Stick Figure



What's a great thing you can do for your pre-nursery school children to give them an edge on reading and writing skills for the rest of their lives? What can you do for them that's less expensive than sending them to a kindergarten school in Vermont for $20,000 a year?


What you can do is encourage them to draw. Their time spent drawing will significantly help them with their reading and writing skills as they get older. Writing, like drawing, comes from the mind. Before something can be written, it must first be visualized.


When children draw, they strengthen their,

  • Logical thinking

  • Visualization skills

  • Mental organization

  • Communication skills

  • Hand-eye coordination

Drawing pictures encourages your child to think. For a child to draw a picture, the child must first concentrate on the emerging picture. Drawing gives more time for your young child to think of one concept at a time. This helps extend your child's attention span. Is this not a good thing?


Your daughter's drawings are her rewards for her thoughts. They are her accomplishments.


"Mommy, look what I drew!"


Unfortunately, schools are increasingly deemphasizing children’s arts. Too often, children are permitted to draw only after they "get their real work done."


The older I get, the more I realize that the people running things don't know what their doing.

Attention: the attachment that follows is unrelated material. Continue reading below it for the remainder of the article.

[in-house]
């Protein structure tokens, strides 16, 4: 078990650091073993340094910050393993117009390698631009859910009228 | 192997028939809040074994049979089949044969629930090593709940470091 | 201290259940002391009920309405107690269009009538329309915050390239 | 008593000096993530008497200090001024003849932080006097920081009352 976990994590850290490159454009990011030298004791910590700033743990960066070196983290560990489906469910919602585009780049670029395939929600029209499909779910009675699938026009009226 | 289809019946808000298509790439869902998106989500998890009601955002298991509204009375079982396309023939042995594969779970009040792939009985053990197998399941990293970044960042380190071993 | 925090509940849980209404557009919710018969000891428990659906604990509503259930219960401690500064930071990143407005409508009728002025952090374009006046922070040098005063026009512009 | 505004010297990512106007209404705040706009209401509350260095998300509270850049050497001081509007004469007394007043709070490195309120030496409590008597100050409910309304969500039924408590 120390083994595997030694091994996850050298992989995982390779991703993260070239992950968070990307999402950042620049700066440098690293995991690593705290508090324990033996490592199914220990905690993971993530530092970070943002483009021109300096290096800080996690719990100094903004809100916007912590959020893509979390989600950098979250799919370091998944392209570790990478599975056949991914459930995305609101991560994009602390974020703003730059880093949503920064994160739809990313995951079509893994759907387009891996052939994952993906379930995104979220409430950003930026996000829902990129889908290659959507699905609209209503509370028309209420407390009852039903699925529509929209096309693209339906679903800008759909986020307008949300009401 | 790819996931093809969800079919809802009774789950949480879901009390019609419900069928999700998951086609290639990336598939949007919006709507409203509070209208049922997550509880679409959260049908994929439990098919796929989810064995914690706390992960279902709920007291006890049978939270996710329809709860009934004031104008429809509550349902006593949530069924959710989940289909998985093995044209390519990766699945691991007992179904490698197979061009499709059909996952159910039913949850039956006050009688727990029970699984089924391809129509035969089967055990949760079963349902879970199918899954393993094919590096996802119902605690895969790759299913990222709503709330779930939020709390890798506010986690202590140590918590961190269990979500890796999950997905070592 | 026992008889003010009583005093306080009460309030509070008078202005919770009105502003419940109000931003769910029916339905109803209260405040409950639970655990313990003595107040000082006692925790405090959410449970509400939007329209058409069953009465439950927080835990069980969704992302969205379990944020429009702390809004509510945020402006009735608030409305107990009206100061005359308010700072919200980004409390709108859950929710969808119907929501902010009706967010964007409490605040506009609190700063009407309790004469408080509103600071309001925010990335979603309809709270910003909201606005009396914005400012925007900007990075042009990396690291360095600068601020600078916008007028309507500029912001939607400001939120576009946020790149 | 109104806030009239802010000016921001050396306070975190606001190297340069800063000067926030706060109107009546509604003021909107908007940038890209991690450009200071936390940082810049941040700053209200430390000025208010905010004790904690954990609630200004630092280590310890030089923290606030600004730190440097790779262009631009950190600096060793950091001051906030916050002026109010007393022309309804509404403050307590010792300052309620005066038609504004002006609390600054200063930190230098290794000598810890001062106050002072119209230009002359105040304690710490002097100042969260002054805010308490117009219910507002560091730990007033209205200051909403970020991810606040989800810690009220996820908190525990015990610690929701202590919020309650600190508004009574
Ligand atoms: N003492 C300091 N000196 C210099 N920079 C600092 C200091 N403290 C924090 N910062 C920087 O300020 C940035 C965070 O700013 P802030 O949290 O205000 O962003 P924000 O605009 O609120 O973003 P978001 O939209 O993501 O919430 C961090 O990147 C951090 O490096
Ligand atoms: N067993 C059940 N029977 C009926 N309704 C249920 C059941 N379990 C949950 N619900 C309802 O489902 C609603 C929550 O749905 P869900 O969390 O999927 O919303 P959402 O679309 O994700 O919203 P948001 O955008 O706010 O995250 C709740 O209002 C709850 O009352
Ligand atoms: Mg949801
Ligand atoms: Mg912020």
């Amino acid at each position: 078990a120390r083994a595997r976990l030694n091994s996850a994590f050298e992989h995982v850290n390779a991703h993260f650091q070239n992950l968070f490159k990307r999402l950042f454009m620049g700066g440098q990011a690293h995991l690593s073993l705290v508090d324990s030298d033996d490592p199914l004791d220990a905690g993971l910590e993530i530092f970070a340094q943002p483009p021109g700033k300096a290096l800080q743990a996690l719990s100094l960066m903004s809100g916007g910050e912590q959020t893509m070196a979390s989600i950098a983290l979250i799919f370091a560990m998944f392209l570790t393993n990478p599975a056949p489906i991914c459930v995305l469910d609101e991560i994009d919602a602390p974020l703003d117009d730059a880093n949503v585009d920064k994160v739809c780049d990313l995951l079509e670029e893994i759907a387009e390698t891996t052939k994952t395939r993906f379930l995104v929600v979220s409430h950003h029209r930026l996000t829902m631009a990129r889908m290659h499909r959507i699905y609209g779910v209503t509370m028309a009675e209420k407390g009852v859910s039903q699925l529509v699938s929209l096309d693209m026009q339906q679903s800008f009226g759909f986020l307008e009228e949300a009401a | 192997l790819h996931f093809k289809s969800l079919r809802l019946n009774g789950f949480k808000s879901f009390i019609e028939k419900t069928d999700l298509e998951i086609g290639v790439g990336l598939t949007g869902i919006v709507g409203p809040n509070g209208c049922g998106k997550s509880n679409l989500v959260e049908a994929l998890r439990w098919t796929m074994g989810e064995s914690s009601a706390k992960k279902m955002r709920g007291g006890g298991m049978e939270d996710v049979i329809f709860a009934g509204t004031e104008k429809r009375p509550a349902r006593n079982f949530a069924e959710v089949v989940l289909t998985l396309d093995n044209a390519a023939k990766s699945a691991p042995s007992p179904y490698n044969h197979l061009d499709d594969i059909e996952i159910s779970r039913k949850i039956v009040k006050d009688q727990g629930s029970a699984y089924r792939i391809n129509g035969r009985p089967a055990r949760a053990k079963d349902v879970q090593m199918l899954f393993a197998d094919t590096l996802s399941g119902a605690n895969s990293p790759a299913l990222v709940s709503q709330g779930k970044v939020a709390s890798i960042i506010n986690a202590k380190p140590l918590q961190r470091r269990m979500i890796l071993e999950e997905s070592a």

Drawing vs. writing

Here’s a question for you. Which is easier to do: drawing or writing? Would you believe they’re equally difficult?


“But anyone can write a sentence,” you say.


Don’t confuse writing with writing well. The percentage of people who can draw well is the same percentage of people who can write well. It is actually very difficult to write proficiently, clearly, and persuasively. It is not easier than drawing, painting, or sculpting.


Drawing

Does a child’s first recognizable drawing look something like this?



Clearly, this is a picture of mommy, especially if she has brown hair and purple eyes.


What about this next drawing?



We know a quite a bit about what is going on in this picture. We know the direction the butterfly is flying. We even have an idea of its disposition. Notice the two wings match each other. I think that's a nice touch.


How would you judge the quality of the following drawing?



The artist was probably only trying to lay out the subject’s position and proportions. Or perhaps she was bored during an office meeting.


This next drawing is simple but effective. In the literary world, it might be considered a short story.



This drawing was likely drawn by a professional artist. I believe this because,

  1. The artist used the correct selection of details.

  2. The artist used the correct physical proportions for the chosen style.

  3. The artist added a flower, an attentive cat, and a brick wall to frame the subject.

The bricks are drawn as if viewed through a fish-eyed lens, making it appear that we are close to the young girl. Because the cat is interested in what is going on, we too want to know what is going on.


A stick figure vs. a fully-rendered drawing

Everything so far in this post applies equally to writing.


Like the artist’s picture, what makes a story satisfying is the correct choice and arrangement of details. The writer’s task is to create a fully-rendered story compete with depth, emotion, and contrast, all framed within a relatable scene while using only a reasonable amount of words.


Writing well is like filling in the muscles and skin over the stick figure. Drawing and writing employ the same principles. They’re just given different names:



Some say a picture is worth a thousand words. I say a good story is worth a thousand pictures.

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